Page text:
These are the links on your website that link to another website. While the full benefit of outbound links is small, it’s important to note a few things about outbound links. First, by providing outbound links you can validate that content you’re writing – you’ll notice that in this post there are numerous outbound links. Second, outbound links are important for SEO in general, not just your website’s SEO. Think of outbound links as “paying it forward.”
You’re probably already linking from one page of your website to another. Those are internal links and are important to keep your site visitors on your site longer and to keep them engaged. By linking to related pages, you’re building a content structure for your site that helps search engines make sense of your website and it’s content.
Alt tags for images
“Alt tags” are what loads in place of an image when the image cannot be rendered. Beyond that, they also provide additional context for search engines. Search engines generally are not able to analyze images, so that’s why alt tags are important for SEO. By describing an image in words, a search engines can use that to help rank your page. If you’re using relevant images, you’ll most likely be using your keywords somewhere in your alt tags. But it’s important again not to practice keyword stuffing when using alt tags.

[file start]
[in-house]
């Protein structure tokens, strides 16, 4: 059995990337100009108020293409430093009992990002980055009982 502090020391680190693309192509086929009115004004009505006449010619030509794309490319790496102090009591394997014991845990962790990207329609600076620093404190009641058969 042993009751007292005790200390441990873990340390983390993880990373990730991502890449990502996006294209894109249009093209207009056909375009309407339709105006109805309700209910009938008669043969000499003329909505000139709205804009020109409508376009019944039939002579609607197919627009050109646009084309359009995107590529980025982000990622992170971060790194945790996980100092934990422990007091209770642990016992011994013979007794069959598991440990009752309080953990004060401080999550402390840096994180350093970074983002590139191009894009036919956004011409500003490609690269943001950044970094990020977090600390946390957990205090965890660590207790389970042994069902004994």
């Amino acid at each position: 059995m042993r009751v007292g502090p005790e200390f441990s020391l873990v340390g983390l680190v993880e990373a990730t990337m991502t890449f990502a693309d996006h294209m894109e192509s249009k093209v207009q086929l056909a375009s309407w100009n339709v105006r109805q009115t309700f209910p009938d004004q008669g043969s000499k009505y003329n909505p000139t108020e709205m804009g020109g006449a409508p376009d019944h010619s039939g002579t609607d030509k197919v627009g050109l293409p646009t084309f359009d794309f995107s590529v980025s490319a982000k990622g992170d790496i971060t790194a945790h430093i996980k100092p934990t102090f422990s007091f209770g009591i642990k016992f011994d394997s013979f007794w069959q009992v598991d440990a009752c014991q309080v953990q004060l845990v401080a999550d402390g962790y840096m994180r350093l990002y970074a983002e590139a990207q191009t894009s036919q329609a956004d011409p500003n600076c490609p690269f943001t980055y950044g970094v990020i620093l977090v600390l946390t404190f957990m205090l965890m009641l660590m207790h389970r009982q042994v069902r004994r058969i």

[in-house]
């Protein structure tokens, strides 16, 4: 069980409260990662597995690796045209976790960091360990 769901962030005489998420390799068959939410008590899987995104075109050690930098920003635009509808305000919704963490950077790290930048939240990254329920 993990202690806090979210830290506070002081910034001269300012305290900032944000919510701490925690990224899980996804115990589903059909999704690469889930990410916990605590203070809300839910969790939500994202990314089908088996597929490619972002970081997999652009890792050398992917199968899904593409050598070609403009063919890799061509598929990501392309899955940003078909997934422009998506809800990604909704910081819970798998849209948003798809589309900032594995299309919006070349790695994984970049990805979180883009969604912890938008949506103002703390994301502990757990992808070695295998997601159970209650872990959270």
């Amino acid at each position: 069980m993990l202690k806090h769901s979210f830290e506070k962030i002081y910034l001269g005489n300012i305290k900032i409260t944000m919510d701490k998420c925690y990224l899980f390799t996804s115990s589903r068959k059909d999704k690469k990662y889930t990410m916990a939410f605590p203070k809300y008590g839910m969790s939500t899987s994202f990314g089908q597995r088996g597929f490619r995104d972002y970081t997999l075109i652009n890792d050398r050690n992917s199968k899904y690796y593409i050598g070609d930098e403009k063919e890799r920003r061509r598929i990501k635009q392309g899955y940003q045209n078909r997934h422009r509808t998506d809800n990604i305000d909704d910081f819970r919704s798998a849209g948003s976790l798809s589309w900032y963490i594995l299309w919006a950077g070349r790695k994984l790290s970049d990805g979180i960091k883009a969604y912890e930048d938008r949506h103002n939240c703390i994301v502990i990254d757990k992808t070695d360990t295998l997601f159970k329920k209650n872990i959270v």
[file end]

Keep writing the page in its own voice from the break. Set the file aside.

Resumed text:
Don’t forget about the design and layout of your site!
Although it’s mostly subjective what makes good web design, it’s important that you design and layout your site in a way that makes for a good user experience. When designing your website, it is more important to think about how easy it is to consume content, rather than how “pretty” your site looks. Ultimately, if your site visitors take a look at your site and they don’t like what they see, they’ll probably leave.
Make sure your page is loading fast
Nobody likes sitting there watching a page take forever to load, and that’s why search engines use this as a measure of quality, as well as a ranking factor. Many site analytics tools (like Google Analytics) will be able to provide you with statistics on your site speed but there are also a lot of free services you can utilize that will give you diagnostic information on what exactly is causing your site to load slowly.